Many older people have hearing loss, but does that mean it’s hazardous for them to drive? The response isn’t straightforward, as driving habits differ among individuals.
While hearing loss is a component to think about when driving a vehicle, a competent driver remains capable even if they need to lower the radio volume.
Whether hearing loss poses a risk while driving is a critical consideration for individuals planning daily commutes or winter road trips. Is your hearing loss making you a unsafe driver?
Think beyond driving…
Early stage hearing loss likely won’t negatively impact your driving, but if it’s neglected, driving will become progressively more hazardous.
Johns Hopkins Medicine has found there is a distinct connection between hearing and brain health. Battling to hear forces your brain to use valuable resources just to comprehend what people are saying. It has a detrimental impact on cognition and can contribute to the onset of dementia. An individual suffering from dementia certainly can’t drive.
If you have hearing loss, can you still drive?
You can still drive with hearing loss, but it should be noted that safe driving requires good observational skills including auditory awareness. Among the approximately 48 million Americans who have hearing loss, the majority of them still drive according to the Center for Hearing Communication.
Driving with hearing loss
With some adjustments, you can still stay safe on the road. Here are some tips.
Visit us, have your hearing tested, and consider how hearing aids can change things for you. The question of whether you should be driving can be eliminated by using hearing aids.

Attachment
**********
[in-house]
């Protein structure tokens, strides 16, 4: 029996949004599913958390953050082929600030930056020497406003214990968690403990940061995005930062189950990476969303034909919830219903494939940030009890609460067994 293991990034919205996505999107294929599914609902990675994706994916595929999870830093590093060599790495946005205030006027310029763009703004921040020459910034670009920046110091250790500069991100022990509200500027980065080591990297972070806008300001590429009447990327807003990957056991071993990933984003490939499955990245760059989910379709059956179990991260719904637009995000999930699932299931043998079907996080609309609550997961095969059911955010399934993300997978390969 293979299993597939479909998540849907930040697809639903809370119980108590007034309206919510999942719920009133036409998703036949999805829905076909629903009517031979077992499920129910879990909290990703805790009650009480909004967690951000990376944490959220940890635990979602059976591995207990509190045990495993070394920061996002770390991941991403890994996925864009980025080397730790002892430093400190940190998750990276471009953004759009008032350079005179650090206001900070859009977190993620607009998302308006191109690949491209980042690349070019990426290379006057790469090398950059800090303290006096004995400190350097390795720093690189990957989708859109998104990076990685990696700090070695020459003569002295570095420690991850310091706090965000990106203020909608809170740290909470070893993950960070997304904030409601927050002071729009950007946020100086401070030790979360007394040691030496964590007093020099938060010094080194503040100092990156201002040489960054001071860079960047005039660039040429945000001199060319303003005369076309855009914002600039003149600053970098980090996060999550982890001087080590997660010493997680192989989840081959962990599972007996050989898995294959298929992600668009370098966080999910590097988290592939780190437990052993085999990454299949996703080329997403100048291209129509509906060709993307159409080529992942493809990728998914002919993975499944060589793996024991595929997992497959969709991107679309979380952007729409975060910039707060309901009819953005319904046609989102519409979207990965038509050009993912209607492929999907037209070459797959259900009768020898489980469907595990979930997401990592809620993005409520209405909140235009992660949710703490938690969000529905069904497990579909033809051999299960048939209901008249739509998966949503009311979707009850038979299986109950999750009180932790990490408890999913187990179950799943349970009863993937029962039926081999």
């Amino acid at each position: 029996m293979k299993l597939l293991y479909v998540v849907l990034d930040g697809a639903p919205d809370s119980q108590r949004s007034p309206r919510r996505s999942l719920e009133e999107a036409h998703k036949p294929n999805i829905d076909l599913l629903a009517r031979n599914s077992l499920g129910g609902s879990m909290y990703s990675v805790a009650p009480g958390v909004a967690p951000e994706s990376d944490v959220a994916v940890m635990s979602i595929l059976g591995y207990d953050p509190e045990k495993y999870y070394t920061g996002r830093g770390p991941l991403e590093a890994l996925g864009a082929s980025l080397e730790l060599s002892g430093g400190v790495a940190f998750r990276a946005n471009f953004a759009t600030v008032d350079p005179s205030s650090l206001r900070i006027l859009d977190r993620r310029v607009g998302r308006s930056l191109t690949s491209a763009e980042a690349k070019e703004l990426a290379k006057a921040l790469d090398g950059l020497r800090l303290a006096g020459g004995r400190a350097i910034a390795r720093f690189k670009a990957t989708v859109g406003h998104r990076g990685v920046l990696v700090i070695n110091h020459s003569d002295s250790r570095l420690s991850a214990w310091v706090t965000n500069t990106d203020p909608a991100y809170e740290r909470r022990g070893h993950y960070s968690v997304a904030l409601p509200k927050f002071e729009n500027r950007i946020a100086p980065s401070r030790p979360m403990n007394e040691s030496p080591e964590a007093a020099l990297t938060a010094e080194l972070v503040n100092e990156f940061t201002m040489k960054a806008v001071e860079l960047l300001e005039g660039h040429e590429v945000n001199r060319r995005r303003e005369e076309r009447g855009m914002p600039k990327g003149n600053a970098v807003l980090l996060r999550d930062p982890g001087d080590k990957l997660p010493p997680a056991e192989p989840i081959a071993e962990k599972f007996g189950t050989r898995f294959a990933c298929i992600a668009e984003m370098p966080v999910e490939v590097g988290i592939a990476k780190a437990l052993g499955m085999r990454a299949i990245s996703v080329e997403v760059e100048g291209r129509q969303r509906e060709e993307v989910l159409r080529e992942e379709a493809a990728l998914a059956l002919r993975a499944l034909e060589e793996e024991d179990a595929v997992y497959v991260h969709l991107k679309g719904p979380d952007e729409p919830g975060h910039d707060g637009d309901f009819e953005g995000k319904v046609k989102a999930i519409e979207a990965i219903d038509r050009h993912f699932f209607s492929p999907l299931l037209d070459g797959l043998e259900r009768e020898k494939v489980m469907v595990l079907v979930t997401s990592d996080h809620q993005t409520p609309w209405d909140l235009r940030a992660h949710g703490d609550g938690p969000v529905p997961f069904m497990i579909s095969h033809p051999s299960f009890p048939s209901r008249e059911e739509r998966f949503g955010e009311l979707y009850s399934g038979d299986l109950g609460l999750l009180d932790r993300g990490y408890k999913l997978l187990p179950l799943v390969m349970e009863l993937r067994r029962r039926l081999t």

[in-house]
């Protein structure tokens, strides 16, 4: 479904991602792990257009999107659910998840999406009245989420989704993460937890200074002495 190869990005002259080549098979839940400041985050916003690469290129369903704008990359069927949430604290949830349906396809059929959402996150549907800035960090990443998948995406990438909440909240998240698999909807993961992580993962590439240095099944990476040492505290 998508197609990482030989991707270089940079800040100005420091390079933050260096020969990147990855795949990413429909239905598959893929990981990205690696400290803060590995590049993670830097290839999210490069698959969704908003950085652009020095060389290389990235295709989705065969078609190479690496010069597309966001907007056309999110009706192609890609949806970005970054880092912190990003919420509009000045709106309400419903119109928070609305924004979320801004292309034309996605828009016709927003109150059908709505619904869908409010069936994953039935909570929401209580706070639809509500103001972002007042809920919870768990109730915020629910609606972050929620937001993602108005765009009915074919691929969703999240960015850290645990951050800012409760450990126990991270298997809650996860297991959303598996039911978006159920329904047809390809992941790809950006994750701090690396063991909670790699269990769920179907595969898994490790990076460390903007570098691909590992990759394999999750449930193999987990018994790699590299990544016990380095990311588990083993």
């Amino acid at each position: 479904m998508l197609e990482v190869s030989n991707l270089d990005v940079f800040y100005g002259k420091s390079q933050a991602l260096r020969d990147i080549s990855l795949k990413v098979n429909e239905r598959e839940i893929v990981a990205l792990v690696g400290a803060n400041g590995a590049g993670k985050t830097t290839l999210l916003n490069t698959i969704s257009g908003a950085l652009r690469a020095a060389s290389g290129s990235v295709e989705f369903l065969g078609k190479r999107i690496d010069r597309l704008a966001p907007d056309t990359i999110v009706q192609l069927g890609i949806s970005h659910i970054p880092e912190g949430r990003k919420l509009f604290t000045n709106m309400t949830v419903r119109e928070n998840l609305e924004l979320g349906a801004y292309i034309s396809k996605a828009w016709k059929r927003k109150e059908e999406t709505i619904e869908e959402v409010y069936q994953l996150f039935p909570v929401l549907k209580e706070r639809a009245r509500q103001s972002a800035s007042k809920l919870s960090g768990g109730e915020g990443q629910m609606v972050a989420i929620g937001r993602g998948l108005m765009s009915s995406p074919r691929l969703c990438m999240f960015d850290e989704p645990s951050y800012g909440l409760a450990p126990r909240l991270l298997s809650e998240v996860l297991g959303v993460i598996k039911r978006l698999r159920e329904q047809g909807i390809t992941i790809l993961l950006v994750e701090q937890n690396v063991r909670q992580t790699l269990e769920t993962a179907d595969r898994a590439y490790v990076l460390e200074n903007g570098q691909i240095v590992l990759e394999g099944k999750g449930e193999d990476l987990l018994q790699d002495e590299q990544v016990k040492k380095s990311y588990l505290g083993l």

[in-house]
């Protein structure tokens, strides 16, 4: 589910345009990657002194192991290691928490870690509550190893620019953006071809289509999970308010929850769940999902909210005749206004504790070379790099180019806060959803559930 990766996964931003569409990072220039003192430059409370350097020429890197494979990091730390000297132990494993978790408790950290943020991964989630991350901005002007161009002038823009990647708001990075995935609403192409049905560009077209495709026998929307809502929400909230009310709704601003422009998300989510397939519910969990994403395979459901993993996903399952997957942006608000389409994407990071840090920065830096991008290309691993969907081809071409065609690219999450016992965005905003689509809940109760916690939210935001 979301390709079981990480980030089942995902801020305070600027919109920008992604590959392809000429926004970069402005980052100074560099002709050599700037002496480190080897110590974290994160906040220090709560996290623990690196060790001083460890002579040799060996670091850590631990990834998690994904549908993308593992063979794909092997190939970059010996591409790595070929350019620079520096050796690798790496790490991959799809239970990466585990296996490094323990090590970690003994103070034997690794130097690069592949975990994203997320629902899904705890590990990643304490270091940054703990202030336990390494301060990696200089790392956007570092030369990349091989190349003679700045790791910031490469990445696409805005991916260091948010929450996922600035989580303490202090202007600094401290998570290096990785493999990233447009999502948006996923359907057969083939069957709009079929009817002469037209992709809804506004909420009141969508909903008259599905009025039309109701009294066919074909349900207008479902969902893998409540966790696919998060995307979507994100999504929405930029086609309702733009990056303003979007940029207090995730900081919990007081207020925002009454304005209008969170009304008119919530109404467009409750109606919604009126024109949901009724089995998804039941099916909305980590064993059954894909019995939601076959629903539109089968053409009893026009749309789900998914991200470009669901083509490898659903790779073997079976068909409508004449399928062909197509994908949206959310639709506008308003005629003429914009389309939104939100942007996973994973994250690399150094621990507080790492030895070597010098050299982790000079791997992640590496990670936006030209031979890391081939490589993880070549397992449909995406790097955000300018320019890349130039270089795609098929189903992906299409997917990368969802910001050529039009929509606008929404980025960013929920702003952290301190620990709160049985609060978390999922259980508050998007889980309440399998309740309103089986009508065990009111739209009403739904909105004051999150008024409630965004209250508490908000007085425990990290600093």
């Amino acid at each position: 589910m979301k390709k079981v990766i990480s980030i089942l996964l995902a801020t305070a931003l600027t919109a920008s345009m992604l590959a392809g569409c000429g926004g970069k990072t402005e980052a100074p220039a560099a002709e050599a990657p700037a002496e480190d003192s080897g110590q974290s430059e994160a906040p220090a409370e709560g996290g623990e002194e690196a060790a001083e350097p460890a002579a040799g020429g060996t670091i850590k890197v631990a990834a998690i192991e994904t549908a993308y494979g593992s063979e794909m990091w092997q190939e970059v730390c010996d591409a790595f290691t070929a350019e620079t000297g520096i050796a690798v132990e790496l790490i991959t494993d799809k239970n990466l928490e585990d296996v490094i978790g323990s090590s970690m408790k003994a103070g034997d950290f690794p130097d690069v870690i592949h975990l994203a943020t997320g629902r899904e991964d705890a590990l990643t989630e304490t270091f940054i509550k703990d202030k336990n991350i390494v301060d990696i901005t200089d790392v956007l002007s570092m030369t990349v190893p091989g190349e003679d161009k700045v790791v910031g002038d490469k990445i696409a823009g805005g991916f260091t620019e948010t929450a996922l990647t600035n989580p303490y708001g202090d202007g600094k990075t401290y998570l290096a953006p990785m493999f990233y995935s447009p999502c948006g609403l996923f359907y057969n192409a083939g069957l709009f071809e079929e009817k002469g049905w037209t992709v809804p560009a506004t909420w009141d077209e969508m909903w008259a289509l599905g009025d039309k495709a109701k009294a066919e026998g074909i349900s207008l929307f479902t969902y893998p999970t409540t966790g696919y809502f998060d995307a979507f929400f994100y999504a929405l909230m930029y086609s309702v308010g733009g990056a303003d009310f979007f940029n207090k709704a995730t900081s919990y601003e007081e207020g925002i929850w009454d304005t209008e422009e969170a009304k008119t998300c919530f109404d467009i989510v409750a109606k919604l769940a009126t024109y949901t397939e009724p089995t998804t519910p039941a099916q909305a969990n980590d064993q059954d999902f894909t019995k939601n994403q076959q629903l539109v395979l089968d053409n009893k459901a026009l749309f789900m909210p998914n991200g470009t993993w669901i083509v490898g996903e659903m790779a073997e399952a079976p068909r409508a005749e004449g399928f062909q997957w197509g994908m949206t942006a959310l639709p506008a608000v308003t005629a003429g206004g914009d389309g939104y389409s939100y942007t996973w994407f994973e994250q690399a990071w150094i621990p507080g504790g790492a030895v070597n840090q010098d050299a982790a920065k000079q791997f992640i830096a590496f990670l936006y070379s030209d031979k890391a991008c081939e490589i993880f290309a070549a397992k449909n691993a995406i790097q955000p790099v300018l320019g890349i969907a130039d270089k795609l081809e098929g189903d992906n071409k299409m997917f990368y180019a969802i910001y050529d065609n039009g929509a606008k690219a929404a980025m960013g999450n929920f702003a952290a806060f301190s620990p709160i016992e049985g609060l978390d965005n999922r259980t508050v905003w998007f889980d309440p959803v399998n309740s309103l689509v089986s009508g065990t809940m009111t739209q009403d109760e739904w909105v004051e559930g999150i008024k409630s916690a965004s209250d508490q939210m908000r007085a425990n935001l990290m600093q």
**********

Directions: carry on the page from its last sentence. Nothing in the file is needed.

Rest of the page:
Be a more aware driver
You will still need to be aware of what’s going on around your vehicle even if you have hearing aids.
Don’t let it get too loud in your car
This will help you be less distracted. Ask your passengers to chat more quietly and keep the radio down or off.
Keep an eye on your dash lights
When you drive with hearing loss, the little things can add up. For instance, you won’t hear that clicking sound that tells you that your turn signal is blinking. So routinely look at your dashboard because your eyes will have to compensate.
Keep your vehicle well maintained
You may not hear that rattling noise under the hood anymore or the warning bell telling you there is an issue with your engine or another crucial component. That is a major safety hazard, so make a point of getting your car serviced routinely. That’s a smart idea for most individuals but a necessity if you are driving with hearing loss.
Pay close attention to other vehicles around you
This is a no-brainer for everyone but if you have hearing loss it’s even more poignant. You may not hear emergency sirens, for example, so if the cars are pulling off to the side, you should too. Use the behavior of other drivers to get some visual hints about traffic patterns around you.
Can you drive when you have hearing loss? That’s up to you. It is possible to be a safe driver even if your hearing isn’t what it used to be because odds are your other senses will help you make the adjustment. But if you’re feeling concerned about it, make an appointment to come see if we can help you improve your situation, possibly by using hearing aids.
Contact us today to schedule your hearing exam and look into hearing aid solutions for your distinctive lifestyle.